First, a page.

Apart from that, it has a 3-inch bright display that is more than what you pay for. Studying the information listed on the screen will, therefore, be plain sailing. Moreover, controls are easy as pie with a simple swipe and one-click operation. You can also save a number of images in its 8MB flash storage.
When it comes to the range of applications, DS213 offers versatility second to none. Besides its base functions of waveform analysis, it works as a diagnostic tool. It can be used simultaneously to detect malfunctions and measure current.
- Unsuitable for professional purpose.
Route to Best Oscilloscopes
Turns out, no matter how effective Kirchhoff’s circuit laws are, they come of no use while bagging an oscilloscope. Jokes apart, you actually do need to feed your brains with some new information. Factors worth considering are as follows.
So, if you really want to dig deep into this section, you’ll stumble upon words you probably never heard of. However, our motive here is to provide you with a rather simple and straightforward perception of the basic types.
Choosing an analog oscilloscope today is nothing less than stepping onto a journey to the past. An analog oscilloscope has few, if any, features that a DSO cannot surpass. Unless you’re really tempted by their good old look and feel, they shouldn’t be on your preferred list.
Digital Storage Oscilloscopes (DSO)
Unlike analog, DSO stores and analyzes signals digitally. The main advantage you get over analog is that the stored traces are bright, sharply defined, and written very quickly. You can store traces indefinitely and later reload them from external storage devices as well. Not to mention how convenient they are to use, making them superior to the analog devices.
Depending on the form factor, you will find three basic types of DSOs in the market today.
These are usually bulkier and prefer staying on tables rather than roaming around. Benchtop digital scopes will perform the best in terms of performance, obviously coming at a higher cost. With features like FFT spectrum analysis, disk drives, PC interfaces, and printing options, you can’t really complain about the price.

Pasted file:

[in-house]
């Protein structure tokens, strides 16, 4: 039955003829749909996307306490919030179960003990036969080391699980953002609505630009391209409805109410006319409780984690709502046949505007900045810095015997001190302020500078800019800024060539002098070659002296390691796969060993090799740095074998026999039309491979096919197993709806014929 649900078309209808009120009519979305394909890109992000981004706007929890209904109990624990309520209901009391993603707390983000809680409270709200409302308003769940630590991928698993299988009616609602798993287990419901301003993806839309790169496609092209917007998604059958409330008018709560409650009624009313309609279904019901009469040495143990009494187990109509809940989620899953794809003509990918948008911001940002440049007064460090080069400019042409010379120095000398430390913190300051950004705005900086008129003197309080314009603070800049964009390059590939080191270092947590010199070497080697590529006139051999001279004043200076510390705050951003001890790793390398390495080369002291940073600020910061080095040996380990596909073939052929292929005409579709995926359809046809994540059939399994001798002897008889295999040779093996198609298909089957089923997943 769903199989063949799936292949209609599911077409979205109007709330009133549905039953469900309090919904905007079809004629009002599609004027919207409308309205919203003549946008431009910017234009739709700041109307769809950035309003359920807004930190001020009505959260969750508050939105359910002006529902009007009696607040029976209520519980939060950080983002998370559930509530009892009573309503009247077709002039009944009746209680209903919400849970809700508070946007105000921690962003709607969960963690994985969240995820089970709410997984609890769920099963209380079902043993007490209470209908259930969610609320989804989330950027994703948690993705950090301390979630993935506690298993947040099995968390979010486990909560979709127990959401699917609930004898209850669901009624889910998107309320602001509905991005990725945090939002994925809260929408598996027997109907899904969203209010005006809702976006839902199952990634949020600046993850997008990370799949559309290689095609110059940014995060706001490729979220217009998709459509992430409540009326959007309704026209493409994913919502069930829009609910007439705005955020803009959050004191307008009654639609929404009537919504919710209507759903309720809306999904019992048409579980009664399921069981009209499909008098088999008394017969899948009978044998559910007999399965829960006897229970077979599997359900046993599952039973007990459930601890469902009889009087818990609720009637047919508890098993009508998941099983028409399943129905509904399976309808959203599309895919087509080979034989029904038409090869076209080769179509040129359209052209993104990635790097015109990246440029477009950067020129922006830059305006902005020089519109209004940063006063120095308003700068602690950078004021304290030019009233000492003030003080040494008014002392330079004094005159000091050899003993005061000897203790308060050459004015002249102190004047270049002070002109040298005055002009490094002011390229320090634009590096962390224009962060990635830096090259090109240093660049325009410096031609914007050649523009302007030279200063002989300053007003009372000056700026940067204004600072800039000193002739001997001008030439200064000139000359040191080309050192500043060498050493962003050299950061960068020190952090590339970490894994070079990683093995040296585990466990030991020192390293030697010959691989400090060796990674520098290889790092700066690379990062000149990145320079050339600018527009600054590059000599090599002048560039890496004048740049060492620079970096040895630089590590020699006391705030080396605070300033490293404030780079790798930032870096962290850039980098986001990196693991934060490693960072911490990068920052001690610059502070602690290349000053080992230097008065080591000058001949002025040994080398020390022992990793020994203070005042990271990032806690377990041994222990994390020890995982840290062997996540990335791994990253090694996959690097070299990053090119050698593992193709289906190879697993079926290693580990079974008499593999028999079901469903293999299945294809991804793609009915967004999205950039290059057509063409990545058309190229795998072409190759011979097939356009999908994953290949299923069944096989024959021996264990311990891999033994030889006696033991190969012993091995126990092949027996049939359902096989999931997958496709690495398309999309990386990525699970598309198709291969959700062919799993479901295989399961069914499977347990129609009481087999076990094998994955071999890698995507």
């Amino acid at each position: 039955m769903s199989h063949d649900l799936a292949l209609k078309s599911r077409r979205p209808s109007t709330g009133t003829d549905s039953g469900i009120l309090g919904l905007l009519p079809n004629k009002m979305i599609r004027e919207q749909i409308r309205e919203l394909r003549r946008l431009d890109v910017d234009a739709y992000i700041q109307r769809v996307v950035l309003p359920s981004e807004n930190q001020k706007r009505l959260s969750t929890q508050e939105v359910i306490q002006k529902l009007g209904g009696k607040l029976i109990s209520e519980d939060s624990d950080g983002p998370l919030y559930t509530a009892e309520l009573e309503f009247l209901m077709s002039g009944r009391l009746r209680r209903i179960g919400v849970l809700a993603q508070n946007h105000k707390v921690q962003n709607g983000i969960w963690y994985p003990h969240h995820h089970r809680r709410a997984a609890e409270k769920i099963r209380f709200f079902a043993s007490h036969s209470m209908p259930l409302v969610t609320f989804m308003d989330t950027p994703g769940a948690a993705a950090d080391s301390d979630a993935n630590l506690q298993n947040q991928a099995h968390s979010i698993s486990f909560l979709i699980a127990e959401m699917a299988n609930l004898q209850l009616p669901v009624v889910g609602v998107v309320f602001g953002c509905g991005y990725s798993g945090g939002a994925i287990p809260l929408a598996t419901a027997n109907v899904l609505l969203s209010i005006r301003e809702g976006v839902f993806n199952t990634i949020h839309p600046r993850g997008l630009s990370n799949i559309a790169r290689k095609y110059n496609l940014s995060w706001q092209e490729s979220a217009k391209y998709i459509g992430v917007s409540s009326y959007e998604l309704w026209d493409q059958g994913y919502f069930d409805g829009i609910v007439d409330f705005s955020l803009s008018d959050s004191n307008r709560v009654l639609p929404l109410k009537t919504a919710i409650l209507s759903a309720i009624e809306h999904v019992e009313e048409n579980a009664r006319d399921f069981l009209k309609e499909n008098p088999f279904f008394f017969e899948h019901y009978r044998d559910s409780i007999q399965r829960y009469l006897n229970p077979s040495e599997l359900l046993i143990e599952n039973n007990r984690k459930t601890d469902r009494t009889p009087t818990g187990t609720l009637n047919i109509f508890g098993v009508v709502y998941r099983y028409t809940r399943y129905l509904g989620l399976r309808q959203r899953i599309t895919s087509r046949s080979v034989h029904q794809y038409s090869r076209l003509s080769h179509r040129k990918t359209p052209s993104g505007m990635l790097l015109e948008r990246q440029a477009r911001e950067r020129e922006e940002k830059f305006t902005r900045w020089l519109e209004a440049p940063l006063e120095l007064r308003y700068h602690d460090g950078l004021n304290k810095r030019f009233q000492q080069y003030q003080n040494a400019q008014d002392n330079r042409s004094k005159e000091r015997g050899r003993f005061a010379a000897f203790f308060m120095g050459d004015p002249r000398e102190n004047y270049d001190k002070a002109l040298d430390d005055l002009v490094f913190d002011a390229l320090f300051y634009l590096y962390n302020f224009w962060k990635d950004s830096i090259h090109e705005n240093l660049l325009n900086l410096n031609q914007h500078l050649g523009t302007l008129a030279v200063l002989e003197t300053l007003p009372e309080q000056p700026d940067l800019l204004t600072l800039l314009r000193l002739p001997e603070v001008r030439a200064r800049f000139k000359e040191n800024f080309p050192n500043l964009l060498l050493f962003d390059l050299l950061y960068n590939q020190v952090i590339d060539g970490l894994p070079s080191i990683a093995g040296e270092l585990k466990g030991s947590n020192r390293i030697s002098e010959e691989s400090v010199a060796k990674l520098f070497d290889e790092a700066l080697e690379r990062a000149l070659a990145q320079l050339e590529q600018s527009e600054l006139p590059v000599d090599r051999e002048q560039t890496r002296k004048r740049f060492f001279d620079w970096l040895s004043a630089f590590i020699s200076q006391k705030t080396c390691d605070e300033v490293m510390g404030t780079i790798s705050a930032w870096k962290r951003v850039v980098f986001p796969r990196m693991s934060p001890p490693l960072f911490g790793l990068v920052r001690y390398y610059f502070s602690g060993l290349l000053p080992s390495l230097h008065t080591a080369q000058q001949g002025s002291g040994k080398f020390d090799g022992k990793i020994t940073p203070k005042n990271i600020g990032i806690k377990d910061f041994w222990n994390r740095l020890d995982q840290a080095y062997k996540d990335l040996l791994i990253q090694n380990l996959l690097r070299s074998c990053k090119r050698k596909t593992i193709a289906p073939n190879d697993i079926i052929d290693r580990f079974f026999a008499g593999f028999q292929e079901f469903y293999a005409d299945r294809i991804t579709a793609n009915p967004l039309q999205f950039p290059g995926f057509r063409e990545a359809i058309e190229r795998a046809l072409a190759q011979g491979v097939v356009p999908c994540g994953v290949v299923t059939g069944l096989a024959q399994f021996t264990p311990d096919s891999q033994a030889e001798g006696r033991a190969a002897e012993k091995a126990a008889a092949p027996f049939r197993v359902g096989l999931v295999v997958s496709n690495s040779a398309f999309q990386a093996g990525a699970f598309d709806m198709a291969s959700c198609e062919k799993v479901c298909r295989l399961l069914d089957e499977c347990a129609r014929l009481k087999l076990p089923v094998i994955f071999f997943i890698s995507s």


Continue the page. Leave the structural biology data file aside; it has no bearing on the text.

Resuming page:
As the name goes, these will fit in your arms and are easy to carry around like most smartphones. Handheld DSOs have obvious benefits if you are always on the move. However, the convenience comes at a cost, as they tend to have a poor display and short battery life. They’re also a bit pricey compared to benchtops.
Despite being the newcomer, PC-based oscilloscopes are already outperforming their benchtop equivalents in popularity. And it looks like they’re here to stay, as you can use them on the PC right on your desk. That means you get a high-resolution display, a lightning-fast processor, and disk drives. All these for free!
Getting a scope with a bandwidth five times higher than the maximum frequency you want to measure is the general rule of thumb. For example, aim for a device with a bandwidth of 100MHz if around 20MHz is your measurement zone. If you input a signal of the same bandwidth as your scope, it will display an attenuated and distorted image.
For DSOs, the sampling rate is specified in mega samples per second (MS/s) or Giga samples per second (GS/s). This rate should be at least twice the maximum frequency you want to measure. But as you require at least five samples to reconstruct a waveform accurately, make sure this number is as high as possible.